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School of Education Renews Agenda on Black Male Access and Achievement


Photo by Justin D. Knight
Leslie Fenwick, Ph.D., dean of the Howard University School of Education, presents during a recent conference on Black Male achievement and access held on Capitol Hill.

WASHINGTON (April 24) – More than 200 Congressional representatives and educators from across the nation met Friday on Capitol Hill under the leadership of the Howard University School of Education, the Congressional Black Caucus Foundation, and the Open Society Institute to find ways to bolster education and social outcomes for African American males.

“The School of Education must have a leading voice in the nation’s discourse about education. It is critically important that our faculty’s research informs and influences education funding and policy decision making, particularly as each affects Black, brown and poor children,” Leslie T. Fenwick, Ph.D., Dean of the Howard University School of Education,

The conference, “Breaking Barriers: A Brain Trust for Educational Policy Reform for School-age African American Males” highlighted the groundbreaking research of Ivory Toldson, Ph.D., associate professor in the School of Education. During the three-hour forum, experts provided revisions to the No Child Left Behind Act and offered recommendations to the education funding provisions outlined in President Obama’s American Recovery and Reinvestment Act of 2009.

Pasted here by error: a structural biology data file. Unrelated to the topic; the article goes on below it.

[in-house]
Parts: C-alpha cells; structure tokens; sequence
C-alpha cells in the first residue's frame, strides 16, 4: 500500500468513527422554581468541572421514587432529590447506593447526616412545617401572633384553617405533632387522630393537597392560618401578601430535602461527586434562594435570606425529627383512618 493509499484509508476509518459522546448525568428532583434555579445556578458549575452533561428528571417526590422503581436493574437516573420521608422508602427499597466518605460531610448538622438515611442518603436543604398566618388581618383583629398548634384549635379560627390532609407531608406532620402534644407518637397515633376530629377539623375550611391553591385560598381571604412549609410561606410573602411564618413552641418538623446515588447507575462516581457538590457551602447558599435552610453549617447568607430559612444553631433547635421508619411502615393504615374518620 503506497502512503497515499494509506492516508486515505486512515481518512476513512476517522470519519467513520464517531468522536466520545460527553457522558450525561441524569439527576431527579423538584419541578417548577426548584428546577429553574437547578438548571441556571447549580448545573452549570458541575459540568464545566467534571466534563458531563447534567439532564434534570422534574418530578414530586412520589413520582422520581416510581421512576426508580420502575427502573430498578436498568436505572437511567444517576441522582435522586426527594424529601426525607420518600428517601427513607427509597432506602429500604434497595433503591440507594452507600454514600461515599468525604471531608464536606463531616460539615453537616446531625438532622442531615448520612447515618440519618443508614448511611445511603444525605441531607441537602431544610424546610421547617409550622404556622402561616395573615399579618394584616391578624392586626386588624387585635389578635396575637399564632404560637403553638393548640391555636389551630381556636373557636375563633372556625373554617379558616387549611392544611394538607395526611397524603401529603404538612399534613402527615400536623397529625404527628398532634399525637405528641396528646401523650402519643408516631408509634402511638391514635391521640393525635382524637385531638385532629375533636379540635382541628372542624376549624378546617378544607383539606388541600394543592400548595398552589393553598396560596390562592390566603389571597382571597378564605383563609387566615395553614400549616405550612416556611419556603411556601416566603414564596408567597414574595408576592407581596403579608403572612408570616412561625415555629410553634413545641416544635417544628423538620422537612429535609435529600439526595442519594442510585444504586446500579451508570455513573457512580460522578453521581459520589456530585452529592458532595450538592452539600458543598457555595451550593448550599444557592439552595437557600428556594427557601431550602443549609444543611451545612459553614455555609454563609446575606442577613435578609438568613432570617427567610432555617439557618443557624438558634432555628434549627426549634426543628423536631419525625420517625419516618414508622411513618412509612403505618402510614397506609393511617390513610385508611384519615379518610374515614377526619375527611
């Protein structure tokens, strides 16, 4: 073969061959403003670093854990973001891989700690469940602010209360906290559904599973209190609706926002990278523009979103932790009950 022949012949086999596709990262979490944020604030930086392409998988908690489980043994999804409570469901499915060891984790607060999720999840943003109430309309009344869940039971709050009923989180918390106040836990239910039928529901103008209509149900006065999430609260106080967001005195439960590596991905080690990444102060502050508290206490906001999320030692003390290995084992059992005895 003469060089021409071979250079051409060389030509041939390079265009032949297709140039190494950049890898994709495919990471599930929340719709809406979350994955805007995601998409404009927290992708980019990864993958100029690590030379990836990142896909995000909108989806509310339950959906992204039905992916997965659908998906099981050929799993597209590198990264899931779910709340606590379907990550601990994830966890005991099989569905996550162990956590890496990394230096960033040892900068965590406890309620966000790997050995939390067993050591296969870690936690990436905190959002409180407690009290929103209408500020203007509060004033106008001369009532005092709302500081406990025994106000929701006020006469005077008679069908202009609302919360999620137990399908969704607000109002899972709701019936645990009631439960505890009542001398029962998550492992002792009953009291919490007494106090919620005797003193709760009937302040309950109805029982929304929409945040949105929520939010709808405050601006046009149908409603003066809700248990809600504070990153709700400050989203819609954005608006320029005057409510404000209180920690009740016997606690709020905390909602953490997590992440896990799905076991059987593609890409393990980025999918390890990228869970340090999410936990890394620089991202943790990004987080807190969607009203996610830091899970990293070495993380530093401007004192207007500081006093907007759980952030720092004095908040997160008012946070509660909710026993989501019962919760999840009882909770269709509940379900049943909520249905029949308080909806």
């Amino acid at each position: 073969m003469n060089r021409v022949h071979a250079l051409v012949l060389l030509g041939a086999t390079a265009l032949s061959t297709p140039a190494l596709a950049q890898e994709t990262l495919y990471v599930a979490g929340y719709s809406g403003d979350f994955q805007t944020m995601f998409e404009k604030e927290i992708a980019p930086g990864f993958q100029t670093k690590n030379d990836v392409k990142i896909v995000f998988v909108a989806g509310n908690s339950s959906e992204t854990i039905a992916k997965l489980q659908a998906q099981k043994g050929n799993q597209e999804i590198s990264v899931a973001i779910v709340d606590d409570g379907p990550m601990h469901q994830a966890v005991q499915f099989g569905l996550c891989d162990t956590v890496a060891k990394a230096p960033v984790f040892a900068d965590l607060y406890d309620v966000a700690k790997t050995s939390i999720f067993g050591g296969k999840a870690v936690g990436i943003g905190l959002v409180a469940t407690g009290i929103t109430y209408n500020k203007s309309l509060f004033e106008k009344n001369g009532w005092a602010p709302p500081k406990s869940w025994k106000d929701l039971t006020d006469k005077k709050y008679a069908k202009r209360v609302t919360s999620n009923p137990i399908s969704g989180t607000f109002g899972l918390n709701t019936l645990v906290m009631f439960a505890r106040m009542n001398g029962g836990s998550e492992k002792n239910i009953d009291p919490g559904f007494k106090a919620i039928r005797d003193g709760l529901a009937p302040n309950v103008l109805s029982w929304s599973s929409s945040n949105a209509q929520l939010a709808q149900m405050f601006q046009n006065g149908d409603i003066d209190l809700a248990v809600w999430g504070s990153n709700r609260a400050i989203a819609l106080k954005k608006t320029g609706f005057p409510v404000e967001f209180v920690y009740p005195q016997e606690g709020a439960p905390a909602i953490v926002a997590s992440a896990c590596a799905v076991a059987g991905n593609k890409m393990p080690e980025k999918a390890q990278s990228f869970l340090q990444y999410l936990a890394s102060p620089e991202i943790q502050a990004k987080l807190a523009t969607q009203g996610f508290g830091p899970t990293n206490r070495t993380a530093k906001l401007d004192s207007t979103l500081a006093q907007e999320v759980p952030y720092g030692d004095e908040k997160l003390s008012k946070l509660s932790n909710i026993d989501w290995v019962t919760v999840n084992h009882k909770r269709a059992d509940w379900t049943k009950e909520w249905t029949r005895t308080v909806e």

Shawn Dove, who manages the Open Society Institute’s Campaign for Black Male Achievement, said the ultimate goal of the conference was “to develop workable solutions to the challenges that confront Black men and boys.”

Various panelists offered solutions to what they perceive as pressing problems.

Derek Black, a professor at Howard University School of Law, said there needs to be a better distribution of funds for public education.

“We must revise the No Child Left Behind Act,” Black said. “Congress should not give any money to any state or school district before doing the necessary background research. The spending quotients are unfair.”

Black also insisted that the government invest more money into early childhood education.

“It’s harder to catch up,” he said. “A student in high school would have a harder time adjusting to new teaching methods and programs, as opposed to a child who has been receiving the proper education tools since kindergarten.”

Floyd Weatherspoon, a professor at Capital University Law School just outside Columbus, Ohio, cited the need for better academic tracking of black male students.

“Many schools are not keeping adequate track of these students’ performance,” Weatherspoon said. “Schools need staff specifically devoted to making sure that African American male students do not fall through the academic safety net.”

Other speakers maintained that black families must to be more involved in the lives of black male children and to have higher educational expectations for them. Additionally, government needs to be more supportive of parents, helping them hold the boys in their families to high standards, they said.

-- Aaron Coad from the Howard University News Service penned this report.

 

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